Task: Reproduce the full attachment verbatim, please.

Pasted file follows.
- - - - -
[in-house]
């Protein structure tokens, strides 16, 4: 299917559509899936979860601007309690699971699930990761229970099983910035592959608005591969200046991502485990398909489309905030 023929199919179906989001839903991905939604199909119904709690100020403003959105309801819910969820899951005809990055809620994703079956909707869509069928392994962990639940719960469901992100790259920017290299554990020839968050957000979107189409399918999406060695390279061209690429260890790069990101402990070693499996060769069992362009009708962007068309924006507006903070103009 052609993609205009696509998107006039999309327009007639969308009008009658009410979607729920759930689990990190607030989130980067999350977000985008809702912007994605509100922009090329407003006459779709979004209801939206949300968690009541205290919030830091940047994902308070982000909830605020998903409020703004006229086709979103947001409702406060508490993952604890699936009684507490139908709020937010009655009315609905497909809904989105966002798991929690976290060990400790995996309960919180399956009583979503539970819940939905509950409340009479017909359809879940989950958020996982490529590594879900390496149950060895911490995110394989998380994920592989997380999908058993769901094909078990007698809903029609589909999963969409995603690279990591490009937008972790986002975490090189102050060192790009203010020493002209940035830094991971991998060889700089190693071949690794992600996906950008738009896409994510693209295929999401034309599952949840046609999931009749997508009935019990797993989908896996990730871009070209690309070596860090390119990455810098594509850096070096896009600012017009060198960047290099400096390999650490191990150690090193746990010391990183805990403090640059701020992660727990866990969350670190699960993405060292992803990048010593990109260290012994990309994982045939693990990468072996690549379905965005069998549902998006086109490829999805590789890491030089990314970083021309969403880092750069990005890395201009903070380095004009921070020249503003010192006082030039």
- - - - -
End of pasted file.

[in-house]
């Protein structure tokens, strides 16, 4: 299917559509899936979860601007309690699971699930990761229970099983910035592959608005591969200046991502485990398909489309905030 023929199919179906989001839903991905939604199909119904709690100020403003959105309801819910969820899951005809990055809620994703079956909707869509069928392994962990639940719960469901992100790259920017290299554990020839968050957000979107189409399918999406060695390279061209690429260890790069990101402990070693499996060769069992362009009708962007068309924006507006903070103009 052609993609205009696509998107006039999309327009007639969308009008009658009410979607729920759930689990990190607030989130980067999350977000985008809702912007994605509100922009090329407003006459779709979004209801939206949300968690009541205290919030830091940047994902308070982000909830605020998903409020703004006229086709979103947001409702406060508490993952604890699936009684507490139908709020937010009655009315609905497909809904989105966002798991929690976290060990400790995996309960919180399956009583979503539970819940939905509950409340009479017909359809879940989950958020996982490529590594879900390496149950060895911490995110394989998380994920592989997380999908058993769901094909078990007698809903029609589909999963969409995603690279990591490009937008972790986002975490090189102050060192790009203010020493002209940035830094991971991998060889700089190693071949690794992600996906950008738009896409994510693209295929999401034309599952949840046609999931009749997508009935019990797993989908896996990730871009070209690309070596860090390119990455810098594509850096070096896009600012017009060198960047290099400096390999650490191990150690090193746990010391990183805990403090640059701020992660727990866990969350670190699960993405060292992803990048010593990109260290012994990309994982045939693990990468072996690549379905965005069998549902998006086109490829999805590789890491030089990314970083021309969403880092750069990005890395201009903070380095004009921070020249503003010192006082030039």